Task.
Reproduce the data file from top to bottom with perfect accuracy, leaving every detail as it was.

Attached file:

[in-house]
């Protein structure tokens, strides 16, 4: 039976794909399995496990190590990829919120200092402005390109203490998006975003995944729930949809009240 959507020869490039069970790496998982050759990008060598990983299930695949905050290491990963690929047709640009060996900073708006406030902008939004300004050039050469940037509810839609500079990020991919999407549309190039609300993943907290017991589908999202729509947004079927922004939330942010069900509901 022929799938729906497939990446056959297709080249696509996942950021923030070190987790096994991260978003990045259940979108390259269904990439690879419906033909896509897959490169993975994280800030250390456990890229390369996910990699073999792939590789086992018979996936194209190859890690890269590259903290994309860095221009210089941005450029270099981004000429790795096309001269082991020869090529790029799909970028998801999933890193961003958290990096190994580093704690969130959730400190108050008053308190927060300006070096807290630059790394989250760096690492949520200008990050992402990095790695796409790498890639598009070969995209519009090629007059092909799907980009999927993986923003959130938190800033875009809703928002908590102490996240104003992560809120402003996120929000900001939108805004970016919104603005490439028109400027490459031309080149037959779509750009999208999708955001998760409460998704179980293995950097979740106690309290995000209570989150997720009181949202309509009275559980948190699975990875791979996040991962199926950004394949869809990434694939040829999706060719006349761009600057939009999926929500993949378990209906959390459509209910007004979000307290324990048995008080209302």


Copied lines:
[in-house]
């Protein structure tokens, strides 16, 4: 039976794909399995496990190590990829919120200092402005390109203490998006975003995944729930949809009240 959507020869490039069970790496998982050759990008060598990983299930695949905050290491990963690929047709640009060996900073708006406030902008939004300004050039050469940037509810839609500079990020991919999407549309190039609300993943907290017991589908999202729509947004079927922004939330942010069900509901 022929799938729906497939990446056959297709080249696509996942950021923030070190987790096994991260978003990045259940979108390259269904990439690879419906033909896509897959490169993975994280800030250390456990890229390369996910990699073999792939590789086992018979996936194209190859890690890269590259903290994309860095221009210089941005450029270099981004000429790795096309001269082991020869090529790029799909970028998801999933890193961003958290990096190994580093704690969130959730400190108050008053308190927060300006070096807290630059790394989250760096690492949520200008990050992402990095790695796409790498890639598009070969995209519009090629007059092909799907980009999927993986923003959130938190800033875009809703928002908590102490996240104003992560809120402003996120929000900001939108805004970016919104603005490439028109400027490459031309080149037959779509750009999208999708955001998760409460998704179980293995950097979740106690309290995000209570989150997720009181949202309509009275559980948190699975990875791979996040991962199926950004394949869809990434694939040829999706060719006349761009600057939009999926929500993949378990209906959390459509209910007004979000307290324990048995008080209302």